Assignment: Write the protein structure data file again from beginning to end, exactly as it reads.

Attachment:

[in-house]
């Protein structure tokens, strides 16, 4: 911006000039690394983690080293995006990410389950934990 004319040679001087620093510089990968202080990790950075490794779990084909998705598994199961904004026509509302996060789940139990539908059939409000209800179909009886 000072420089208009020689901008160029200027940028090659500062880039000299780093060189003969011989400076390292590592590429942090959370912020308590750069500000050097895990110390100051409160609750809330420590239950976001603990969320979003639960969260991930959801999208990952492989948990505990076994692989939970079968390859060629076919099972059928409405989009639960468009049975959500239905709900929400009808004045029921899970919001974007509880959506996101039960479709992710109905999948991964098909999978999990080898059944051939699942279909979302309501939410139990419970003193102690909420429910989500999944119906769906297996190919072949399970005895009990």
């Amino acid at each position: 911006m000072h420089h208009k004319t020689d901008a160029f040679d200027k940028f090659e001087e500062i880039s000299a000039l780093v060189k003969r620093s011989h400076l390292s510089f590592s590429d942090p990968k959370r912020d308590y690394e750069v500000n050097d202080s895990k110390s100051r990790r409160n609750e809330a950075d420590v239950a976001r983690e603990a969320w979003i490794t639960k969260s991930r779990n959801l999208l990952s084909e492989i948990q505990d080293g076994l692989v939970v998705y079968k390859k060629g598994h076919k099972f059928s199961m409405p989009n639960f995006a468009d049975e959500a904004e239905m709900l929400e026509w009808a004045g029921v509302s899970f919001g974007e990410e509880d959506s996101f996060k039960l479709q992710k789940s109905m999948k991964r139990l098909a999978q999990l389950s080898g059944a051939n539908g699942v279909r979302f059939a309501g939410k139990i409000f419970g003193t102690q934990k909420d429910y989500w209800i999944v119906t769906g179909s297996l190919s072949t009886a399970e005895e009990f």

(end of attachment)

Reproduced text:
[in-house]
């Protein structure tokens, strides 16, 4: 911006000039690394983690080293995006990410389950934990 004319040679001087620093510089990968202080990790950075490794779990084909998705598994199961904004026509509302996060789940139990539908059939409000209800179909009886 000072420089208009020689901008160029200027940028090659500062880039000299780093060189003969011989400076390292590592590429942090959370912020308590750069500000050097895990110390100051409160609750809330420590239950976001603990969320979003639960969260991930959801999208990952492989948990505990076994692989939970079968390859060629076919099972059928409405989009639960468009049975959500239905709900929400009808004045029921899970919001974007509880959506996101039960479709992710109905999948991964098909999978999990080898059944051939699942279909979302309501939410139990419970003193102690909420429910989500999944119906769906297996190919072949399970005895009990």
């Amino acid at each position: 911006m000072h420089h208009k004319t020689d901008a160029f040679d200027k940028f090659e001087e500062i880039s000299a000039l780093v060189k003969r620093s011989h400076l390292s510089f590592s590429d942090p990968k959370r912020d308590y690394e750069v500000n050097d202080s895990k110390s100051r990790r409160n609750e809330a950075d420590v239950a976001r983690e603990a969320w979003i490794t639960k969260s991930r779990n959801l999208l990952s084909e492989i948990q505990d080293g076994l692989v939970v998705y079968k390859k060629g598994h076919k099972f059928s199961m409405p989009n639960f995006a468009d049975e959500a904004e239905m709900l929400e026509w009808a004045g029921v509302s899970f919001g974007e990410e509880d959506s996101f996060k039960l479709q992710k789940s109905m999948k991964r139990l098909a999978q999990l389950s080898g059944a051939n539908g699942v279909r979302f059939a309501g939410k139990i409000f419970g003193t102690q934990k909420d429910y989500w209800i999944v119906t769906g179909s297996l190919s072949t009886a399970e005895e009990f």